Self Awareness – being able to identify and say how you feel
Self Regulation – manage and work through emotions
Internal Motivation – persistence, working towards a self-determined goal
Empathy – understanding how others feel
Social Skills – interpersonal interaction
Journaling is a great way for us become more attuned to how we feel. This is a great practice to begin at any age, but it can especially be a helpful way to connect with younger children while teaching them skills to help them throughout their lifetime. All we need to get started is a book. In the video below, composition books were used, but any type of blank book will work. Encourage kids to draw and doodle in their journal. Not only will it help them access their emotions (sometimes, it is hard to put into words how we feel), it’s great for kids who are pre-writers and emerging writers.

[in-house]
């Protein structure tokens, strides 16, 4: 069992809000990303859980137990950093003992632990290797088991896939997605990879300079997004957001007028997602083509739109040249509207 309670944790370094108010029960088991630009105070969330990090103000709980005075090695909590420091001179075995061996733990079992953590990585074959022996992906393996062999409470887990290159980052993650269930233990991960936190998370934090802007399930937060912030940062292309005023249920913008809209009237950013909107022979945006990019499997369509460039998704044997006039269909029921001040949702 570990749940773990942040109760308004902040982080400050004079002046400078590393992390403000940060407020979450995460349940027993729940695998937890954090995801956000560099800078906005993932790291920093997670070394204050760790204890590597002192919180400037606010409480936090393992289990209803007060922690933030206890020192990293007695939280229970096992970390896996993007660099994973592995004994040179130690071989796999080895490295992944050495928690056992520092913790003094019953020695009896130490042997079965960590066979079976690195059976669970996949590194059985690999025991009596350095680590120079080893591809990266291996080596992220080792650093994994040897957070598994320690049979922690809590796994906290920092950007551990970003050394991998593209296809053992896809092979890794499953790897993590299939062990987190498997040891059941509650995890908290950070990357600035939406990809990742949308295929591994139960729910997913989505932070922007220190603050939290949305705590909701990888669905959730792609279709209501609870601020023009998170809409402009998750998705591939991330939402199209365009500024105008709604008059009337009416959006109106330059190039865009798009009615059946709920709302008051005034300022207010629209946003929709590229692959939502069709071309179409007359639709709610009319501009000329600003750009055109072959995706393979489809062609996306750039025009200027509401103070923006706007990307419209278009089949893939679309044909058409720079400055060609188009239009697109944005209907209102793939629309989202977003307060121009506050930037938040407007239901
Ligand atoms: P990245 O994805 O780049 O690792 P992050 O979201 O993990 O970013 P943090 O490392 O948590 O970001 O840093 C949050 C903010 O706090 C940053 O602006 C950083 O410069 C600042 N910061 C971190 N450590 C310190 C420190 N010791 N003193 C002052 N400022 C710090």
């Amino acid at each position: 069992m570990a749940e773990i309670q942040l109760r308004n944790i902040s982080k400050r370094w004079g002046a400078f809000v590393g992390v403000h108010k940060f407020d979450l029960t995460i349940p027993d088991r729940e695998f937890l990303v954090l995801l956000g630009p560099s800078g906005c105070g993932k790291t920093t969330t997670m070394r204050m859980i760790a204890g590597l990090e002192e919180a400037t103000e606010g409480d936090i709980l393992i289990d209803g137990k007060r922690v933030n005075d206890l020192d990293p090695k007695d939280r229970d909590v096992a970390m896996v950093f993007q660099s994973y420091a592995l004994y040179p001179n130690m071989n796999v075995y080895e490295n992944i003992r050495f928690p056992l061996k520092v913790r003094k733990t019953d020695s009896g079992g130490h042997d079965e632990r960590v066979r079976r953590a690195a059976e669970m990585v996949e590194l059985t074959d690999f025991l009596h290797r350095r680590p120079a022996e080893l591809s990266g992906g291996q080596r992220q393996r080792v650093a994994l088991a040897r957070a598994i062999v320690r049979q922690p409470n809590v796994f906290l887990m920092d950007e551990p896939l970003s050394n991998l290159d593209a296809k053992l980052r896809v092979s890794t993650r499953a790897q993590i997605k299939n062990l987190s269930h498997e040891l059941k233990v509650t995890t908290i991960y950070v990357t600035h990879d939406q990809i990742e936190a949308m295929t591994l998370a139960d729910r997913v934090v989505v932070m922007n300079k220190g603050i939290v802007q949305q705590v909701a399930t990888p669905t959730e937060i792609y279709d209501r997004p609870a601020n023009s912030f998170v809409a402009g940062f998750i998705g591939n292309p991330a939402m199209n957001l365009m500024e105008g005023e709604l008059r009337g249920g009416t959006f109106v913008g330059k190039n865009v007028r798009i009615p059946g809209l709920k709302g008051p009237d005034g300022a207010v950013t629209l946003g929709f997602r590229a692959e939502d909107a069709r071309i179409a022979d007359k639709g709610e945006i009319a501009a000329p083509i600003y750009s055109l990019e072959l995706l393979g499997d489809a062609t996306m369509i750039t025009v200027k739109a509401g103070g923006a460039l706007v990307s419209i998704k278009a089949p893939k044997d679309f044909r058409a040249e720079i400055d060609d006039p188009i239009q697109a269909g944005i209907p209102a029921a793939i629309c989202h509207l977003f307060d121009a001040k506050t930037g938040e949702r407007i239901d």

While the video focuses on journaling for kids, but adults can benefit from a child's viewpoint. It can help simplify the process while adding creativity and fun into this journaling practice. There is no wrong or right way to journal but it is helpful to think about the five levels of emotional intelligence each time you create an entry. For example:
Self Awareness – identify how you feel
Self Regulation – what makes the emotion more or less intense?
Internal Motivation – list things that may help your emotional intensity
Empathy – how might your emotions affect others around you?
Social Skills – share your journal entry with a trustworthy friend, counselor, or parent